- Senator Rick Scott urged FBI Director Christopher Wray to investigate a data breach at Tampa General Hospital, suggesting that foreign actors from hostile nations may be responsible.
- The hospital suffered a cybersecurity breach between May 12 and May 30, affecting 1.2 million patients and exposing various types of patient information, including sensitive data like Social Security numbers and medical records.
- Scott asked the FBI to prioritize identifying and prosecuting the attackers, raising allegations about cyberattacks from state-sponsored groups in countries like China, Russia, and North Korea.
Sen. Rick Scott called upon FBI Director Christopher Wray this week, urging him to take action to investigate a large-scale data breach at Tampa General Hospital (TGH), alleging that foreign actors from hostile nations may be responsible.
TGH announced last week that it suffered from a cybersecurity breach between May 12 and May 30, disclosing that an unauthorized third party accessed its network and obtained patient information.
The hospital states that it first detected irregular activity on May 31 and subsequently contracted a third-party forensic agency to investigate the matter. The hack affected 1.2 million patients and involved varying forms of patient information including names, addresses, phone numbers, dates of birth, Social Security numbers, health insurance information, and medical record numbers.
In his letter to Wray, Scott requested that the FBI prioritize its efforts in identifying and prosecuting the perpetrators behind the attack, pointing to the potential involvement of foreign actors.
“We know that several of these cyberattacks come from groups operating in (and likely with the approval of) malign foreign states, like Communist China, Russia, and North Korea,” wrote Scott. “The Cybersecurity & Infrastructure Security Agency has issued multiple notices on Communist China state-sponsored hackers who have exploited security vulnerabilities and are trying to breach critical systems.”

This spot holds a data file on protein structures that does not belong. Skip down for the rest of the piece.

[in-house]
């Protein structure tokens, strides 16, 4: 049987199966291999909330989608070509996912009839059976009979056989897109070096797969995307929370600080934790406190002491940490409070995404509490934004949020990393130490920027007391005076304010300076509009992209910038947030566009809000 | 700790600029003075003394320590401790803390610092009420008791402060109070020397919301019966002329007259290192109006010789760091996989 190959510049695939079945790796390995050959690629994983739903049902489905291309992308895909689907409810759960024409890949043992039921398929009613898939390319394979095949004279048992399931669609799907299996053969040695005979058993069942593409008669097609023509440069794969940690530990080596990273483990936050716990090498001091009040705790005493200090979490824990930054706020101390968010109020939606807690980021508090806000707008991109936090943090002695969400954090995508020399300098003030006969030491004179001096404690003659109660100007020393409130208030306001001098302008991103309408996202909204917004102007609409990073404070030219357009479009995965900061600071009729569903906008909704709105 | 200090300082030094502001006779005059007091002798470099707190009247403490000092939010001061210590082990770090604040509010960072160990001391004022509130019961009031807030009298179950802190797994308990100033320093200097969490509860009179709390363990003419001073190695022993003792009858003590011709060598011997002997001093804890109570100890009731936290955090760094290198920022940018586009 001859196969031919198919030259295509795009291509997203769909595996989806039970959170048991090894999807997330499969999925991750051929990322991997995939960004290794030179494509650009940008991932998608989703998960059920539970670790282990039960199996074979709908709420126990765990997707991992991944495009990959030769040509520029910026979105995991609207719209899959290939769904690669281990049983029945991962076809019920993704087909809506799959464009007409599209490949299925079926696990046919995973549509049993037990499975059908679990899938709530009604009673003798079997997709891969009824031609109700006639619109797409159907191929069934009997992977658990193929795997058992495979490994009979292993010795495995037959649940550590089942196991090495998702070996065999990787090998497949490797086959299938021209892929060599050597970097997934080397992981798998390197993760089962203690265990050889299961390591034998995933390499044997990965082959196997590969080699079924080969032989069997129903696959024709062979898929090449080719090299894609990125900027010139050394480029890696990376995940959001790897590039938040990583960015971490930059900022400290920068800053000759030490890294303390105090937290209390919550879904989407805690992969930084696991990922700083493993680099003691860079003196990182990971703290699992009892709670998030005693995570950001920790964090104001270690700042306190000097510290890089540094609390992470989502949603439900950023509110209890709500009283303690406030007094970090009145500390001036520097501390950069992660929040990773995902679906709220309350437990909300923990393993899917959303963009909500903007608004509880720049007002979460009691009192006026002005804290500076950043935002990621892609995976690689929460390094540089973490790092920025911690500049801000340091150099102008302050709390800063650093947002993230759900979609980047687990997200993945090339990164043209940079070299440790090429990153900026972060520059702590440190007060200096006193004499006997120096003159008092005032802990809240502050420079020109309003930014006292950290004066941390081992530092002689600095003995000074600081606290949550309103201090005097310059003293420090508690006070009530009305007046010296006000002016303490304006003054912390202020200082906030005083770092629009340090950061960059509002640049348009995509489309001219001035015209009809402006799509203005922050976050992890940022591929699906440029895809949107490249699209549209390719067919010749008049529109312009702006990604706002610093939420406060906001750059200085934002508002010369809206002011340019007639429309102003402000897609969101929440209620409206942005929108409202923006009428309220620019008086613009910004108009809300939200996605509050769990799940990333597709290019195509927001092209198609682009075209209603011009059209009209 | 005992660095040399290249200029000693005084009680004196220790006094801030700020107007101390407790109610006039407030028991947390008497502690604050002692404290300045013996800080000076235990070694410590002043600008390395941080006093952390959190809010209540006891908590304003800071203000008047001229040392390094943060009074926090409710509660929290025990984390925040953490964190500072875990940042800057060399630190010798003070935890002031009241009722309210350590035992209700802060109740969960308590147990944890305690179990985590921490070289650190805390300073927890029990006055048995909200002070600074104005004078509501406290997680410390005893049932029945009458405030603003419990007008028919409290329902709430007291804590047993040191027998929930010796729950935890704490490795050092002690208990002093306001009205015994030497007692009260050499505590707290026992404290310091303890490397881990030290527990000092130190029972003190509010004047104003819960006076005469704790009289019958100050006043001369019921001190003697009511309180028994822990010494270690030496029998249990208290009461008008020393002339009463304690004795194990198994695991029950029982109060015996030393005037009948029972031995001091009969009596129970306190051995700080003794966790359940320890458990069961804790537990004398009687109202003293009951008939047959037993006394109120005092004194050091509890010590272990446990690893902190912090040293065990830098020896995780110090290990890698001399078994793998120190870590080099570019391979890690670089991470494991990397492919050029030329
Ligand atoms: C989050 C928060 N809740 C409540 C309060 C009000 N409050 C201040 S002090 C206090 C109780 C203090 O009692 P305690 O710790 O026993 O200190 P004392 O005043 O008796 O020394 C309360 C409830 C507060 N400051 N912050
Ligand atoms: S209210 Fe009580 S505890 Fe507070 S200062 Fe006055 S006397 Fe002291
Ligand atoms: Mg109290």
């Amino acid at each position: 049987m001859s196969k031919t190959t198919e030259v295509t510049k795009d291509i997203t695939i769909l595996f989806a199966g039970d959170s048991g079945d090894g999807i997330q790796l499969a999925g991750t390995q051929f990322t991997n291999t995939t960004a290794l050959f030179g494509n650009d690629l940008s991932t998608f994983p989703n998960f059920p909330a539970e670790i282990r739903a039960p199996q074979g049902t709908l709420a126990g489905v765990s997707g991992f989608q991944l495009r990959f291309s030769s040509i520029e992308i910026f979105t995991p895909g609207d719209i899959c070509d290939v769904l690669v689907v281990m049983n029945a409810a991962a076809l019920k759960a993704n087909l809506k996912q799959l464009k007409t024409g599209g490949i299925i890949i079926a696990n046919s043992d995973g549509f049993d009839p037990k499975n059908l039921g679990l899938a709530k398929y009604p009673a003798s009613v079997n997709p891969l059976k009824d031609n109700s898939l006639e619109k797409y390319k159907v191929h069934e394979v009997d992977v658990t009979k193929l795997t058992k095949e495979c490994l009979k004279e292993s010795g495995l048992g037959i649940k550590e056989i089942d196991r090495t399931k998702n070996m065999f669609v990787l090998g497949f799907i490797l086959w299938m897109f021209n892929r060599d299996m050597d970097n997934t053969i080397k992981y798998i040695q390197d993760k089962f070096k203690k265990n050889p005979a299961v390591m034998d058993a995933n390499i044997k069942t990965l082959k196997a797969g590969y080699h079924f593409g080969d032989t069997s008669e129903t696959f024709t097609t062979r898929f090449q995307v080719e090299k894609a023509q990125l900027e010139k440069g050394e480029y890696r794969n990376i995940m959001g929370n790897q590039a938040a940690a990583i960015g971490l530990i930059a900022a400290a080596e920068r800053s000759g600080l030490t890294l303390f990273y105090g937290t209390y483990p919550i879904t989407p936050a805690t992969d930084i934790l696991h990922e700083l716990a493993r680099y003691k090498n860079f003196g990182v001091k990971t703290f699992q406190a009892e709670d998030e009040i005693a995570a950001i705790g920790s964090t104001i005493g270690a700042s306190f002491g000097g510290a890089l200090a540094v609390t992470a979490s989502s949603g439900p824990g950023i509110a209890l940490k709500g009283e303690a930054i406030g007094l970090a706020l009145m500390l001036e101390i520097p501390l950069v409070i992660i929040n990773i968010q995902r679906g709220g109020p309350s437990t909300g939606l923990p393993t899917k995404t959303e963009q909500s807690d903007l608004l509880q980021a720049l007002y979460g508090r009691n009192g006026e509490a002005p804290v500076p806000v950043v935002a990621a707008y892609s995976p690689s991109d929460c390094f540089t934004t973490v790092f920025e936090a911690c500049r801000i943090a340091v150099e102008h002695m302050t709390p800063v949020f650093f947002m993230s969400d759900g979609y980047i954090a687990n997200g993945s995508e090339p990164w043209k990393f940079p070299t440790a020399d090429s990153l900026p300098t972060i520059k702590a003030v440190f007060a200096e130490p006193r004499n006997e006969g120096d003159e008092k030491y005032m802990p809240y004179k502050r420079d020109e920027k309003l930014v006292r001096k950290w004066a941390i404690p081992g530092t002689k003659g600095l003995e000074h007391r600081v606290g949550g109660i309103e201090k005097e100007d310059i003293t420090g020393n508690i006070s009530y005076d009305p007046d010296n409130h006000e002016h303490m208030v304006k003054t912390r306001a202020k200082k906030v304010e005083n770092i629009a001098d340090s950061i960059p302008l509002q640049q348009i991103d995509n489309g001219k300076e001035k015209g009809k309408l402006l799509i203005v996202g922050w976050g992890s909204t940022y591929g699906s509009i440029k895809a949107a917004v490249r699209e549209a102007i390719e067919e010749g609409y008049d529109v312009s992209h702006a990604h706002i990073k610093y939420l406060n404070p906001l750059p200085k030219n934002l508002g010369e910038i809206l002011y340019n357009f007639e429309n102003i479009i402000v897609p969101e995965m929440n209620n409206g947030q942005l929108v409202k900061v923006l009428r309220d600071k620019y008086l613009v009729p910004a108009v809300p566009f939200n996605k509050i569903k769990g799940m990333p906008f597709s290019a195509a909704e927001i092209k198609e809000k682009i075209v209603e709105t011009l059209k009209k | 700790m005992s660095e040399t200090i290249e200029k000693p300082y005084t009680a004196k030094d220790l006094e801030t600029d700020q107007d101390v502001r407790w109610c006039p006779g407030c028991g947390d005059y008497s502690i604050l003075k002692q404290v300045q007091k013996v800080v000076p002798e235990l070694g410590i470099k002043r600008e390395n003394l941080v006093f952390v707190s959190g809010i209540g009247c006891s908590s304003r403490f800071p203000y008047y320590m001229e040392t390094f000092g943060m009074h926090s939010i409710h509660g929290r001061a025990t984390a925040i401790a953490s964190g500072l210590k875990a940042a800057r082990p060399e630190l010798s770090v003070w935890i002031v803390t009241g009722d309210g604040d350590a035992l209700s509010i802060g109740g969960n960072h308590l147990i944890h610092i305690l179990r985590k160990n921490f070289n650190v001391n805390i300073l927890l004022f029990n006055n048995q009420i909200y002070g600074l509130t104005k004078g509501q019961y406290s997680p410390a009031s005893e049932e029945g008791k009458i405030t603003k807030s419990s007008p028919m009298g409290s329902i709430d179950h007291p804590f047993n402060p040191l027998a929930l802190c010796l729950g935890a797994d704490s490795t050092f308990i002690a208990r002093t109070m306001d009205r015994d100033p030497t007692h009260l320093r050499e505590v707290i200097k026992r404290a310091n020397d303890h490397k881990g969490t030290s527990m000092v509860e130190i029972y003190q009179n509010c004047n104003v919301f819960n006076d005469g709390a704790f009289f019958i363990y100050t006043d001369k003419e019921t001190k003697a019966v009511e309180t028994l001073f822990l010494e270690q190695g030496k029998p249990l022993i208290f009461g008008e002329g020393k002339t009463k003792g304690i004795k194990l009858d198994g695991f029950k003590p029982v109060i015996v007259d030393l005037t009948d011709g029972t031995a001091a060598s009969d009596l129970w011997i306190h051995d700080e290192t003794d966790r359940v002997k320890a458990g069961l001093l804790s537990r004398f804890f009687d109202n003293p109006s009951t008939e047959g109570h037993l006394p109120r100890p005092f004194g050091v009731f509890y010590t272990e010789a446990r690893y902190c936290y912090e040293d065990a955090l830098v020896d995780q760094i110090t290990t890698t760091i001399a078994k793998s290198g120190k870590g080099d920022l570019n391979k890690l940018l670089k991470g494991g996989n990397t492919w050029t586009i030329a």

Scott also posed a series of questions to Wray, seeking clarification as to how the FBI is working with health systems to prevent cyberattacks and coordinate investigations following an attack. The senator also inquired whether the agency believes that most of these cyberattacks come from foreign countries and if they have identified specific countries involved.
Scott additionally sought information pertaining to available resources to fully investigate the cyberattacks, and if insufficient, what additional resources or authorities would be needed.
“I urge you to prioritize the investigation of this recent cyberattack against Tampa General Hospital, and hope you will assign all resources necessary to identify, apprehend, and hold accountable the hackers responsible,” Scott said.
TGH is the latest hospital system to report potential ransomware events. Last week, HCA Healthcare, which has 46 hospitals in Florida, reported that approximately 11 million individuals nationwide may have had their personal information compromised by an identified data leak. The breach spanned all 46 HCA hospitals within Florida and extends to more than 150 clinics, including MdNow centers owned by the provider.
Similarly, the U.S. Department of Health and Human Services (HHS) officially launched an investigation into a suspected ransomware attack against Tallahassee Memorial Healthcare (TMH). Per the hospital, the breach potentially compromised the personal data of more than 20,000 individuals.